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Libyan rebel military leader killed |
The death of Abdel Fattah Younes was announced in Benghazi by the head of the National Transitional Council
The head of the Libyan rebel's armed forces and two of his aides were killed by gunmen Thursday, the head of the rebel leadership said.
The death of Abdel Fattah Younes was announced at a press conference in the de facto rebel capital, Benghazi, by the head of the rebels' National Transitional Council, Mustafa Abdul Jalil. He told reporters that rebel security had arrested the head of the group behind the killing.
Rebel security had arrested Younes and two of his aides early on Thursday from their operations room near the rebels' eastern front.
Security officials said at the time that Younes was to be questioned about suspicions his family still had ties to Muammar Gaddafi's regime.
Younes was Gaddafi's interior minister before defecting to the rebels early in the uprising, which began in February.
Abdul Jalil said that Younes had been summoned for questioning regarding "a military matter." He said Younes and his two aides were shot before they arrived for questioning
Abdul Jalil called Younes "one of the heroes of the 17th of February revolution," a name marking the date of early protests against Gaddafi's regime.
While he criticised Gaddafi for seeking to break the unity of rebel forces, he did not say directly that Younes' killers were associated with the regime.
Instead, he issued a stiff warning about "armed groups" in rebel-held cities, saying they needed to join the fight against Gaddafi or risk being arrested by security forces.
There were reports of gunfire outside the hotel in Benghazi following the press conference.
Also, at least three loud explosions shook the centre of the Libyan capital Tripoli shortly after rebel forces announced the death of their commander-in-chief.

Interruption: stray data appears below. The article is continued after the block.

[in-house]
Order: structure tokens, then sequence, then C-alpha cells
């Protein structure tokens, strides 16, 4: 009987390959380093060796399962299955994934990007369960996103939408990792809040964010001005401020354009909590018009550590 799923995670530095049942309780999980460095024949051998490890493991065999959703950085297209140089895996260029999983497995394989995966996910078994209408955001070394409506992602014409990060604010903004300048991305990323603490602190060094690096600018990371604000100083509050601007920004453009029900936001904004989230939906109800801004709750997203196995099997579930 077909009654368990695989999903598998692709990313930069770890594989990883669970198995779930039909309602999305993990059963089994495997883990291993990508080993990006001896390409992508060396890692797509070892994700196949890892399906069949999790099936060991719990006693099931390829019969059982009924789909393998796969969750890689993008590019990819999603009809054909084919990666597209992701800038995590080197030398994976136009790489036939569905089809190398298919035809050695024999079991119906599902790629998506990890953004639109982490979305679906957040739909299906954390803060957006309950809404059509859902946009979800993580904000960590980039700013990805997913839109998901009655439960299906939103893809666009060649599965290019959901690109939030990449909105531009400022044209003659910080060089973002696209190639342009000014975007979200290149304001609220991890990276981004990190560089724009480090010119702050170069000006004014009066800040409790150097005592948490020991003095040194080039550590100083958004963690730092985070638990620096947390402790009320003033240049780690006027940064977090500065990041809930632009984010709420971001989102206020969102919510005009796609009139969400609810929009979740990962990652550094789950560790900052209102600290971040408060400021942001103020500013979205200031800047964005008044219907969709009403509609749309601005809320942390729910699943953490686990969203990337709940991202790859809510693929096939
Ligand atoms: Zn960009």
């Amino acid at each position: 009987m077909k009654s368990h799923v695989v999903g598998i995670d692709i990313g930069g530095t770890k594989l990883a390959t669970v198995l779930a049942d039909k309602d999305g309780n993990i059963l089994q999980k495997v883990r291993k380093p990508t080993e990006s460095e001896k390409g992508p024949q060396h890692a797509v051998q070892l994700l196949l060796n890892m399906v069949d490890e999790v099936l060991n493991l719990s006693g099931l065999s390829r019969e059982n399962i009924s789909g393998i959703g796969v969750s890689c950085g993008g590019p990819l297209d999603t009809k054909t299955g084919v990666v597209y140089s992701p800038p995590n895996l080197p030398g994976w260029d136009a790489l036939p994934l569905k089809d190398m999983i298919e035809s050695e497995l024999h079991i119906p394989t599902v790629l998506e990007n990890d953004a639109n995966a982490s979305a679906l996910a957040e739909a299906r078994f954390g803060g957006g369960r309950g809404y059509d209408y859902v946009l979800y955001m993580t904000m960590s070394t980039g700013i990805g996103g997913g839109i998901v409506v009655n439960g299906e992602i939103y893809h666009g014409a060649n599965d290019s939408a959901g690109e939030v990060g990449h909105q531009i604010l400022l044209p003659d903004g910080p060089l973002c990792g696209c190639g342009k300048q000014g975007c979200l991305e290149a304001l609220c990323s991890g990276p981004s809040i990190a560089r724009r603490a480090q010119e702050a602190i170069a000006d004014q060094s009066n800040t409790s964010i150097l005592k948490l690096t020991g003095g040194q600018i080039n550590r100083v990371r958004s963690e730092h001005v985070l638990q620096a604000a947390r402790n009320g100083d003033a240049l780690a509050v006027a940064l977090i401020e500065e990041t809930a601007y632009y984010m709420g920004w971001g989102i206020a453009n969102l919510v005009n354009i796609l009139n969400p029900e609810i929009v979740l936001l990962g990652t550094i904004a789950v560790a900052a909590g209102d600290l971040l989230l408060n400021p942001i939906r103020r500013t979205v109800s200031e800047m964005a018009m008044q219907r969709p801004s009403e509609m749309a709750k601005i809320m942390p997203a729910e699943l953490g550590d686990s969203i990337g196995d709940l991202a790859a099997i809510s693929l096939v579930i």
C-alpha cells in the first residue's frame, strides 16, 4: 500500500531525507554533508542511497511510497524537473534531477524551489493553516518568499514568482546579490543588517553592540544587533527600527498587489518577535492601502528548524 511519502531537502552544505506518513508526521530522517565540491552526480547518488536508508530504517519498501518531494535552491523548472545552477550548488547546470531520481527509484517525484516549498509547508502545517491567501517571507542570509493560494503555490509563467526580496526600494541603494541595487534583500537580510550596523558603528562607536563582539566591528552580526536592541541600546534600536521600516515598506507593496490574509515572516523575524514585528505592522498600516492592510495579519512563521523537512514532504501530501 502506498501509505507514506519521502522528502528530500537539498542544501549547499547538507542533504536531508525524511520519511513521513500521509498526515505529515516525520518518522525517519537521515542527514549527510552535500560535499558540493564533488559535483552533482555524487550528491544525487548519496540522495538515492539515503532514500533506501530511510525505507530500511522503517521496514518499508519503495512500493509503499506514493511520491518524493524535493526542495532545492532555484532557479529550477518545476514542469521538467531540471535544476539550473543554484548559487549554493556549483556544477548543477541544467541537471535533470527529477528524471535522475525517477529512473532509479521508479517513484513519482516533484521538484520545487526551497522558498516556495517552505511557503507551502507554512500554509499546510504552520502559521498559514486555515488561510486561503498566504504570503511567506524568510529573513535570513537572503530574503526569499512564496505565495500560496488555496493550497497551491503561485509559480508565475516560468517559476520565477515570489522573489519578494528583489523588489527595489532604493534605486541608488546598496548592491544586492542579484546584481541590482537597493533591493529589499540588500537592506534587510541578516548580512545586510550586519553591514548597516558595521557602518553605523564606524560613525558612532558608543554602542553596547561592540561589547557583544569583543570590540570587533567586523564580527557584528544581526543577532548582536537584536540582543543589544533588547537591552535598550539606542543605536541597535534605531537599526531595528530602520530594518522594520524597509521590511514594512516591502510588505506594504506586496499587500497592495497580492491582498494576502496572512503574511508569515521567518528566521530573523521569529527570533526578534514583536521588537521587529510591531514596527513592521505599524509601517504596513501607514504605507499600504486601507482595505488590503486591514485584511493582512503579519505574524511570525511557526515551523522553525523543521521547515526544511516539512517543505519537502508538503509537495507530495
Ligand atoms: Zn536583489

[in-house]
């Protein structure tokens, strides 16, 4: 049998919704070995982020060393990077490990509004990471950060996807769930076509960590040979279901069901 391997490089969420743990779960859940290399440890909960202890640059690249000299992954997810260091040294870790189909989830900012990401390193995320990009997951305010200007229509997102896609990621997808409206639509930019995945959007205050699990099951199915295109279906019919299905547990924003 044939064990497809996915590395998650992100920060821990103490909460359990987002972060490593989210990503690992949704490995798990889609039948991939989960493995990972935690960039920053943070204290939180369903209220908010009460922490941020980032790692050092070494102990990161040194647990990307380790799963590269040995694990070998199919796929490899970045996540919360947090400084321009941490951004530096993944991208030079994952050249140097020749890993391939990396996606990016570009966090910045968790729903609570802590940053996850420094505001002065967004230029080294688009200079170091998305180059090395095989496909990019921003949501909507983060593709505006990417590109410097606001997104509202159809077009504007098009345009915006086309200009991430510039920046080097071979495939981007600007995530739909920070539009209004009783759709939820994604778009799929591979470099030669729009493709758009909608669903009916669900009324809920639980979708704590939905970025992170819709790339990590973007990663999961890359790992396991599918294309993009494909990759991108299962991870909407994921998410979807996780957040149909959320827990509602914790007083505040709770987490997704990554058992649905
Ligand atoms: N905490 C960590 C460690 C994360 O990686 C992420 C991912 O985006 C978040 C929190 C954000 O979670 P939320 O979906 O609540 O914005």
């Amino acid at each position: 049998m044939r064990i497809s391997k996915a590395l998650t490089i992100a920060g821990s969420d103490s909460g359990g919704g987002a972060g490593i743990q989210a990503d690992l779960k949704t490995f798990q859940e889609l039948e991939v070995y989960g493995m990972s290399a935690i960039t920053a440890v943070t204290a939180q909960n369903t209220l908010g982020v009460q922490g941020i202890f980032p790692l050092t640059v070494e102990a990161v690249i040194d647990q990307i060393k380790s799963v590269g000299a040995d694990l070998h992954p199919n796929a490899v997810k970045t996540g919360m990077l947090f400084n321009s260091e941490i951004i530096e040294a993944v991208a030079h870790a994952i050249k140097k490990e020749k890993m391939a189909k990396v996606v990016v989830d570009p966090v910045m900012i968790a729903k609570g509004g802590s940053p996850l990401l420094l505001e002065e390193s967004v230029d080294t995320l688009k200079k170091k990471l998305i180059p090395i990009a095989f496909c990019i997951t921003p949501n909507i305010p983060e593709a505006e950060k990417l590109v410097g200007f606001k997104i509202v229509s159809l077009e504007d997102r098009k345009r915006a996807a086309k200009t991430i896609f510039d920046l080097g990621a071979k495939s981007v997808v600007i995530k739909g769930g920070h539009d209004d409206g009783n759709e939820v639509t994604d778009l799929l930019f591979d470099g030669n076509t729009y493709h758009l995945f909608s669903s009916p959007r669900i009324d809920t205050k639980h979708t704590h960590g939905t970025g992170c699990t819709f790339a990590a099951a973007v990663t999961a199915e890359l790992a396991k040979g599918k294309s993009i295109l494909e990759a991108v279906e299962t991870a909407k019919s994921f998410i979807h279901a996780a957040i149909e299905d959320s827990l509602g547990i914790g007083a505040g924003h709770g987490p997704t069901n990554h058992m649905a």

Two explosions were heard at 10:20 pm local time (20:20 GMT), followed by another blast several minutes later, as Libyan television reported that planes were flying over the Libyan capital, which has been the target of NATO air raids.
Meanwhile, Libyan opposition fighters in the western mountains have launched attacks on several government-controlled towns, hoping to push out loyalist troops and open a route to the border.
The attacks began around dawn as rebels descended from around the towns of Nalut and Jadu in an attempt to expel forces loyal to Libyan leader Muammar Gaddafi from the Nafusa mountain foothills.
By midday local time, rebels had taken and lost the town of al-Jawsh and reached the outskirts of Ghazaya, a significant base for Gaddafi's troops near the Tunisian border.
Four rebels were killed and 10 injured, while 18 loyalist troops were captured, according to opposition sources.
Al Jazeera's James Bays, who approached al-Jawsh with the rebel advance, said fighters initially took the town and moved on but were caught by a surprise counterattack.
Despite hitting al-Jawsh with artillery fire and attempting to clear out Gaddafi's troops, some regime forces apparently remained in town, while others fired Grad rockets after the rebels entered.
Farther west, Ghazaya had been bombard by rebel tanks and "long-range guns" throughout Wednesday night in preparation for the attack, an opposition source said.
The fight for Ghazaya continued into Thursday afternoon, and rebels claimed to have seized the nearby town of Takut.
A rebel spokesman in Jadu claimed rebels had taken Ghazaya, but that claim was not confirmed by other sources.
Hundreds of trucks carrying hundreds of fighters were involved in the operation at al-Jawsh, Bays said.
It appeared to be the largest attack by opposition fighters in the Nafusa Mountains since the conflict began.